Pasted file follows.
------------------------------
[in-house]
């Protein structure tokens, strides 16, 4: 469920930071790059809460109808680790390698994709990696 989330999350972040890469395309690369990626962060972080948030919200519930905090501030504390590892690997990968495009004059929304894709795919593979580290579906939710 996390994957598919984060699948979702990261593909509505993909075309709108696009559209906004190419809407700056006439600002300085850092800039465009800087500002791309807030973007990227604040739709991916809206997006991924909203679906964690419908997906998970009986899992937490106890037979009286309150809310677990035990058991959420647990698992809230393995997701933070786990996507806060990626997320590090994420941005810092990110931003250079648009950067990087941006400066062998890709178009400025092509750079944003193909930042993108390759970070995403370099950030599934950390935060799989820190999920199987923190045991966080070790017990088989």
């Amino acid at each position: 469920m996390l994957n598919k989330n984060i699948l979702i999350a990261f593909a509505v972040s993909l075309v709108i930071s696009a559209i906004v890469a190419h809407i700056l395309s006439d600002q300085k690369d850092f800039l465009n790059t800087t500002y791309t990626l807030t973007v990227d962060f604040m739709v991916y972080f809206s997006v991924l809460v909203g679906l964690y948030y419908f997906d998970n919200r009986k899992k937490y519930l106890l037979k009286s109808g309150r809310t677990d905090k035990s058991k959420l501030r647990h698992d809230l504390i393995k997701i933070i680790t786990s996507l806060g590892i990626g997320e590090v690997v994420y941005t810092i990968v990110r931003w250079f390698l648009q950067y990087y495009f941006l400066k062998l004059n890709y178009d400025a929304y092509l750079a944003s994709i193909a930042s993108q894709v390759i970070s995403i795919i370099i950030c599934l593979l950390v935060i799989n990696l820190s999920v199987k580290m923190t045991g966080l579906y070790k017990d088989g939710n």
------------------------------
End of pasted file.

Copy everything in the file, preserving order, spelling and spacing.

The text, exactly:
[in-house]
């Protein structure tokens, strides 16, 4: 469920930071790059809460109808680790390698994709990696 989330999350972040890469395309690369990626962060972080948030919200519930905090501030504390590892690997990968495009004059929304894709795919593979580290579906939710 996390994957598919984060699948979702990261593909509505993909075309709108696009559209906004190419809407700056006439600002300085850092800039465009800087500002791309807030973007990227604040739709991916809206997006991924909203679906964690419908997906998970009986899992937490106890037979009286309150809310677990035990058991959420647990698992809230393995997701933070786990996507806060990626997320590090994420941005810092990110931003250079648009950067990087941006400066062998890709178009400025092509750079944003193909930042993108390759970070995403370099950030599934950390935060799989820190999920199987923190045991966080070790017990088989």
């Amino acid at each position: 469920m996390l994957n598919k989330n984060i699948l979702i999350a990261f593909a509505v972040s993909l075309v709108i930071s696009a559209i906004v890469a190419h809407i700056l395309s006439d600002q300085k690369d850092f800039l465009n790059t800087t500002y791309t990626l807030t973007v990227d962060f604040m739709v991916y972080f809206s997006v991924l809460v909203g679906l964690y948030y419908f997906d998970n919200r009986k899992k937490y519930l106890l037979k009286s109808g309150r809310t677990d905090k035990s058991k959420l501030r647990h698992d809230l504390i393995k997701i933070i680790t786990s996507l806060g590892i990626g997320e590090v690997v994420y941005t810092i990968v990110r931003w250079f390698l648009q950067y990087y495009f941006l400066k062998l004059n890709y178009d400025a929304y092509l750079a944003s994709i193909a930042s993108q894709v390759i970070s995403i795919i370099i950030c599934l593979l950390v935060i799989n990696l820190s999920v199987k580290m923190t045991g966080l579906y070790k017990d088989g939710n």